Jennet Lee Jeng Yen: Chasing The Olympic Dream
“The best preparation for tomorrow is to do your best today and don't settle for average.” - Jennet Lee Jeng Yen
Taekwondo has come a long way. After all these years, it finally became the official Olympic sport at the 2000 Sydney Games. This was welcome news for those whose lives revolve around the sport, especially Jennet Lee Jeng Yen, who has devoted over 26 years of her life to taekwondo.
The World Taekwondo has recently announced the selection of the top-50 best international referees who are eligible to compete and secure one of the thirty spots for the 2020 Summer Olympics in Tokyo. Jennet is the only Malaysian who is qualified for the Olympics taekwondo referee selection.
Never fail to show her professionalism in every competition, Jennet not only puts Malaysia on the world map, she is also slowly gaining a favourable reputation at international taekwondo events.
By sharing her story, Jennet hopes to inspire more youths to become professional athletes, especially those who want to kick-start a career in Taekwondo.
Besides participating in World Taekwondo events, Jennet teaches physical education at Sri Kuala Lumpur International School. Being an educator gives her the opportunity to reach out to students and help them foster a life-long love of healthy activity and sports. She is thankful for all the support and encouragement the Sri KL principal, Mr Chew Teck Ann has given her in times of need.
At what age you began to show interest in sports? What was your favourite sport?
When I was seven, I enjoyed running and playing different kinds of sports with my schoolmates. Later, I developed an interest in badminton after watching Malaysia badminton team competed in the Thomas Cup. I picked up my first badminton racket at the age of ten and played badminton throughout my primary school years. I couldn't think of a more fun way to spend my free time. I won some trophies after joining several local badminton competitions.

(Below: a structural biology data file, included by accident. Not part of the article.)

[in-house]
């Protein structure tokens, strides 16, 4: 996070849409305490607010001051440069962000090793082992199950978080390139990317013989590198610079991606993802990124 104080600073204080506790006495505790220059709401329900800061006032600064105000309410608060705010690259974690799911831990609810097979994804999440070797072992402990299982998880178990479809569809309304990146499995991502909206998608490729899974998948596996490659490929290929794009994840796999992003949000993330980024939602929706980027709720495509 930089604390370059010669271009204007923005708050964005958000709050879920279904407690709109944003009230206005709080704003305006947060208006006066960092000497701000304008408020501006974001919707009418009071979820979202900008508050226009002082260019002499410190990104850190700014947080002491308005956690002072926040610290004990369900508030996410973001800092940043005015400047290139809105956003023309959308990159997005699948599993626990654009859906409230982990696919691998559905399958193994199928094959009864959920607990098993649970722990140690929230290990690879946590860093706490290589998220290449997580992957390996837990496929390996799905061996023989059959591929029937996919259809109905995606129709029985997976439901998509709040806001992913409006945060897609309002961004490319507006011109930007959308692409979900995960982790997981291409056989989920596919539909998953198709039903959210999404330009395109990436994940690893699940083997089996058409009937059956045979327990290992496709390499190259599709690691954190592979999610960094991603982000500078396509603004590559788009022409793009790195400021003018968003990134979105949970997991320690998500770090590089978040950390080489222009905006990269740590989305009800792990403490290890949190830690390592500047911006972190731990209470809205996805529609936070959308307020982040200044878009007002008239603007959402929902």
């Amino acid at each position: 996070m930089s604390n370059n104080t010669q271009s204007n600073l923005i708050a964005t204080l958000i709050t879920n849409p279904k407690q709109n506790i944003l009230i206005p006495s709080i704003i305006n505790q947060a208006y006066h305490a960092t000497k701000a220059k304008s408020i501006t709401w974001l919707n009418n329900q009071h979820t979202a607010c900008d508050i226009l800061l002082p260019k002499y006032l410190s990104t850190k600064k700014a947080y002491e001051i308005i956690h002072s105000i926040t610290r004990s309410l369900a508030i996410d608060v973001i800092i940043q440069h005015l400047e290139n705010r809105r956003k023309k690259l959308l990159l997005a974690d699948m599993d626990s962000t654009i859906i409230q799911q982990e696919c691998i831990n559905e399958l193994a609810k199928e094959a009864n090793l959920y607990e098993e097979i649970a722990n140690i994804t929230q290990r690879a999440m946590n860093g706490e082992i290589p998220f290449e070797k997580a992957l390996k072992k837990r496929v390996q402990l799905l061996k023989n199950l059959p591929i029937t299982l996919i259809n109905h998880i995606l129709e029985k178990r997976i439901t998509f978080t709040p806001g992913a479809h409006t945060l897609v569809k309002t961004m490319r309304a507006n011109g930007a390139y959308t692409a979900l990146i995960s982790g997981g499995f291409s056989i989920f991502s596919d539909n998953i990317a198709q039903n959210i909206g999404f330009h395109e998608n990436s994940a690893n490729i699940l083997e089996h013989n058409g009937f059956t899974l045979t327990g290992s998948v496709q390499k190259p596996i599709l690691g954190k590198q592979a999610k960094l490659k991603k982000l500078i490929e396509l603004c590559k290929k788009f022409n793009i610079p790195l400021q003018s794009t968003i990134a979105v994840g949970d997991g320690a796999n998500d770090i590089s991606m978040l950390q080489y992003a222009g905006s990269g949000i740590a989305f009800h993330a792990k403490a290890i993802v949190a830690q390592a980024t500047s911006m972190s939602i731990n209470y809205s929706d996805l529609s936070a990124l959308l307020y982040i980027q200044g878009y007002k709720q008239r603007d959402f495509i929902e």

Did your family support your decision to make sports a priority?
In the old days, most people had no interest in making a career in sports because it didn’t pay well. There was no money to be made by being an athlete. Many considered playing sports was a waste of time and not a smart thing to do. Fortunately, my parents were open-minded. They didn’t stop me from joining sports. So I continued to stay involved in sports during my teenage years.
At what age you developed an interest in Taekwondo?
I have always liked martial art. My favourite movie is Wong Fei Hung, the famous martial artist from Guangdong province. He is one of the most respected folk heroes among the Chinese community worldwide, even today. I was mesmerized by his kung fu movements. Due to various reasons, I didn’t have a chance to learn taekwondo until high school. I was hooked on it from the start. I had a coach but I didn’t get to see him often. So I taught myself basic taekwondo movements and worked on my balance and flexibility two to three times per week.
How did you end up joining the Malaysia Taekwondo team?
The opportunity came to me in the year of 2009. There were open selections for the South East Asia Games (SEA Games) Taekwondo Poomsae event. I wanted to join the SEA Games, so I pushed myself to the limit and trained very hard daily. I spent countless hours to perfect my techniques and improve the speed of my kicks and strikes. Finally, all my hard work paid off. I was selected to represent Malaysia for this particular event. This was my first international competition. I won a bronze medal. The experience helped pave the way to World Taekwondo Poomsae Championship. This was the turning point in my life. I decided to make a career out of the sport I love.
What led you to become a coach? What are the characteristics of your favourite athletes?